Effect of Rest Stop Duration and Quality During Transport on Cattle Welfare
Effect of Rest Stop Duration and Quality on the Behaviour and Welfare of Cattle Transported by Road
Karen Schwartzkopf-Genswein Ph.D. and Derek Haley Ph.D. firstname.lastname@example.org
Daniela M. Melendez (AAFC Lethbridge), Sonia Marti (IRTA, Barcelona, Spain), Derek Haley (University of Guelph), Timothy D. Schwinghamer (AAFC Lethbridge)
|Completed January, 2021||ANH.06.17|
Cattle transport is one of the beef industry’s practices that is most visible to the public, and is facing increased public and regulatory scrutiny. It is important to have valid Canadian science to ensure that potential regulatory changes will truly benefit the animals they are designed to protect.
The Canadian Food Inspection Agency (CFIA) announced significant changes to Canada’s livestock transportation regulations in 2019. Previously, truckers could haul cattle for 48 hours before a mandatory five-hour feed, water and rest stop (unless they were within four hours of their final destination). The new regulations require an eight-hour feed, water and rest stop after 36 hours, with no four-hour grace period. The new regulations could have benefitted from some meaningful science.
Research that could have helped inform these regulations has been underway since 2018. Karen Schwartzkopf-Genswein and Daniela Melendez Suarez of Agriculture Canada’s Lethbridge Research Station are leading a major study to determine whether feed, water and rest stops provide measurable benefits to feeder cattle during long-distance transport.
- The aim of this study was to assess the effect of (pre) conditioning, source, and rest on welfare indicators in 7-8-month-old beef cattle transported by road.
What They Did
320 commercial steer calves (540 lbs) from one ranch were split into two groups. Half of them were weaned, vaccinated, given antibiotic treatment and parasite treatments and adapted to a backgrounding diet three weeks before the study started. The other 160 calves were not weaned until the transportation study started. These preconditioned and non-preconditioned groups were then split into two subgroups of 80 calves. One subgroup went to an auction mart overnight (with feed and water) and ran through the ring the next day. The “ranch direct” subgroup did not. Then commercial truckers hauled all the calves for 36 hours and unloaded them. At this point, half the calves were immediately reloaded and hauled for another four hours. The other half were rested for eight hours, then reloaded and hauled the last four hours to the research feedlot.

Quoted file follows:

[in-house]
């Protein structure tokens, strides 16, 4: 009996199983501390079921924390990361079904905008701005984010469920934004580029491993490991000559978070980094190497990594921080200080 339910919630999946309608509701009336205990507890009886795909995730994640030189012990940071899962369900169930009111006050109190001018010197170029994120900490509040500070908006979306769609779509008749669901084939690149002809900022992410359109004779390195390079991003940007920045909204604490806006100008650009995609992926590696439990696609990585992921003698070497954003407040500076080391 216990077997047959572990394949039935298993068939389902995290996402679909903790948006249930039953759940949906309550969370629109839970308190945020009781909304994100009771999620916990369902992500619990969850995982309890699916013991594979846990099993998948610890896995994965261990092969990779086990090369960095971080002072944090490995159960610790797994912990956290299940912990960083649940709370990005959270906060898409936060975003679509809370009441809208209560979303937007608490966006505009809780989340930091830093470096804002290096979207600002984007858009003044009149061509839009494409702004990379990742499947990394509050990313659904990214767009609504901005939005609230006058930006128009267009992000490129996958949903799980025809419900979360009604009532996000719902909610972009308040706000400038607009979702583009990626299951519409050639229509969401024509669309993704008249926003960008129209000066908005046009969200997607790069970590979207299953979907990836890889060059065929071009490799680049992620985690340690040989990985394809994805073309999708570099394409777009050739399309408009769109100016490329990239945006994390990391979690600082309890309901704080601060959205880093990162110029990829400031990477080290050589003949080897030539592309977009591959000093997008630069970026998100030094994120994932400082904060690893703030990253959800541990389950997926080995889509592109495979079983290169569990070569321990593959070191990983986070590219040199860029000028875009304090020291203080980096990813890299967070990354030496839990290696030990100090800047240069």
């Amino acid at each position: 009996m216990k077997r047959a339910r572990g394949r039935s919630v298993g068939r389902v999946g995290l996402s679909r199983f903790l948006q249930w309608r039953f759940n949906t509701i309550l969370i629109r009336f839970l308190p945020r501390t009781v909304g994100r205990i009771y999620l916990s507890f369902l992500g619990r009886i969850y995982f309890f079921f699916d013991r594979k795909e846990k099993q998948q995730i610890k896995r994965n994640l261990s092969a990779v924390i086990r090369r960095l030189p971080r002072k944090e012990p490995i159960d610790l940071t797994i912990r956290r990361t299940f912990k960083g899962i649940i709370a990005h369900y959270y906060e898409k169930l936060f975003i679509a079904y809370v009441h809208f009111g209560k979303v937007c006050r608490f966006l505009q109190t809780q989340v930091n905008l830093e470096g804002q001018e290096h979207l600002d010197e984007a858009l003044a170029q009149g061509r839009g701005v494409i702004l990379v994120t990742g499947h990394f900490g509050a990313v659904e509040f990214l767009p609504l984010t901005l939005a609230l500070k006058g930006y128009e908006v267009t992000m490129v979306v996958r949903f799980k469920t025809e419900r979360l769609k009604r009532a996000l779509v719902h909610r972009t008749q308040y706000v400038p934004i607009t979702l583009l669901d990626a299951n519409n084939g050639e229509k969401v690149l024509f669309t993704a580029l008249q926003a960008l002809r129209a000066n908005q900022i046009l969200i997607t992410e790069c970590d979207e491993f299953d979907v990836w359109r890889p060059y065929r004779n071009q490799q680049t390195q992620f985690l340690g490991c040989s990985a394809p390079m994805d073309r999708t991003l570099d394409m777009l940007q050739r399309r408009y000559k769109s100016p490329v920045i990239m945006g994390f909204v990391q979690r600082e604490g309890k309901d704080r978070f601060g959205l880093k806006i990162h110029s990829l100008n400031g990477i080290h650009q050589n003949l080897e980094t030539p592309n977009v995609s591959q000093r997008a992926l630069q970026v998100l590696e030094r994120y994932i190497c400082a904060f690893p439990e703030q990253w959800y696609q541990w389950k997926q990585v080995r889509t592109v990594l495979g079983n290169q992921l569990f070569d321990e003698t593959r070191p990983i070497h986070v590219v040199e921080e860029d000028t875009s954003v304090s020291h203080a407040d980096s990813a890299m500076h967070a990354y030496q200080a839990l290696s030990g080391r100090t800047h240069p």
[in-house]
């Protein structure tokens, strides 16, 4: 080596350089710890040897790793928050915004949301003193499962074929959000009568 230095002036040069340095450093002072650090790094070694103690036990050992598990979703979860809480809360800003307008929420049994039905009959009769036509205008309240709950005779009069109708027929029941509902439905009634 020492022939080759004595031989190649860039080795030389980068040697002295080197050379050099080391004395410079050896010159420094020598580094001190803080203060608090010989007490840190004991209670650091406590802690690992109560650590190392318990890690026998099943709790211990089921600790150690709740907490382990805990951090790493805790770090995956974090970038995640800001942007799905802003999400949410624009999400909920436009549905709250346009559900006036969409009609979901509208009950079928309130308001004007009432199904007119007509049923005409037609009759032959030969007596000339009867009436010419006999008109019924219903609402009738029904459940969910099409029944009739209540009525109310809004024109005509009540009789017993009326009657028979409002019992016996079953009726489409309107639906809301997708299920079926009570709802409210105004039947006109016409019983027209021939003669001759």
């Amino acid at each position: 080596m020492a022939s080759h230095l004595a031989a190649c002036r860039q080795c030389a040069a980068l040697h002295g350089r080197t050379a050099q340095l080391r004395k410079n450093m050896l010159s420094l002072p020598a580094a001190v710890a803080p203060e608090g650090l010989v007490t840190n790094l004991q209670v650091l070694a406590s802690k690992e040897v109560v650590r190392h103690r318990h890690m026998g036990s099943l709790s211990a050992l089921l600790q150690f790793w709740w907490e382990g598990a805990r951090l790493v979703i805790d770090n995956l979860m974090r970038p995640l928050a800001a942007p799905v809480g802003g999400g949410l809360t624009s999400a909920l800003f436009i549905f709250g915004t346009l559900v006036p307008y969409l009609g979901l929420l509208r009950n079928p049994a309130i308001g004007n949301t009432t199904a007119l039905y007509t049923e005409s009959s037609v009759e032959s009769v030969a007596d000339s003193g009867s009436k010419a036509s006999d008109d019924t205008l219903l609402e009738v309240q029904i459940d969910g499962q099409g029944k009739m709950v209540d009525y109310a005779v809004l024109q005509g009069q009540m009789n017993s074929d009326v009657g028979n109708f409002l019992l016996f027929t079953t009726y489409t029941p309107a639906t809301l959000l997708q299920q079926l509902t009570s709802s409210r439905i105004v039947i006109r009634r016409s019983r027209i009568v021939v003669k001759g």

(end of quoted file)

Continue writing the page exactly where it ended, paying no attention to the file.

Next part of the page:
Individual weights, rectal temperatures, blood samples and behavior measurements were collected before the initial loading, when they were unloaded after 36 hours, at the end of the rest period, after the final unloading, and 1, 2, 3, 5, 14 and 28 days after the transport ended. Blood samples were analyzed for physiological signs of stress, muscle damage and fatigue, dehydration, energy deficit, inflammation, trauma, infection, and immune responsiveness. Animal health and performance was tracked for four weeks.
What They Learned
The results were highly complicated, because they measured a lot of things, and how a group of calves responded to transport or a rest stop depended on whether they had been preconditioned or not, as well as whether they had come directly from the ranch or through an auction mart. But here are the high-level results.
Ranch Direct vs. Auction Mart didn’t affect animal physiology, behavior, feed intake, growth or health in any meaningful way. Your results may vary! Unlike most calves arriving at commercial feedlots, the calves in this study were not comingled with calves from other ranches at the auction mart or during transport. This auction mart also provided feed and water, which may not always be the case.
Preconditioning vs. freshly weaned: Preconditioned calves were measurably more alert, more active, spent more time feeding, and had lower physiological measures of stress, muscle damage, fat breakdown, trauma, inflammation, had better immune function, ate more and grew better than non-preconditioned calves. Preconditioning did not affect treatment or death rates, possibly because all the calves originated from the same ranch.
Rest stops provided no clear benefits. For example, after the final unloading at the research feedlot, the calves that had a rest stop were less alert and more sluggish than the unrested calves. Unrested calves also spent more time standing on the day they arrived at the research feedlot. Was the rest stop actually restful, or did it make them more restless?
For every other measurement, the effects of the rest stop mainly depended on whether the calves had been preconditioned or not. For example, the energy status of all groups of calves was the same after the first 36 hours of transport. But at the end of the rest stop, the non-preconditioned calves had a significantly lower energy status than the preconditioned calves. Feed intake measurements indicated that the non-preconditioned calves ate less during the rest stop than the preconditioned calves did, particularly early in the rest stop. This may explain why the energy status of the non-preconditioned calves continued to worsen during the rest stop. Regardless, all groups of calves had recovered their energy status within a day after their final unloading at the research feedlot, and there were no differences in treatment or death rates associated with rest stops.
What it Means
Preconditioning helped calves travel better, but rest stops did not provide any clear, across-the-board benefits for all groups of calves and might pose extra challenges to non-preconditioned calves. The team is currently studying whether an eight-hour rest after 36 hours benefits calves that travel another 12 hours to their final destination.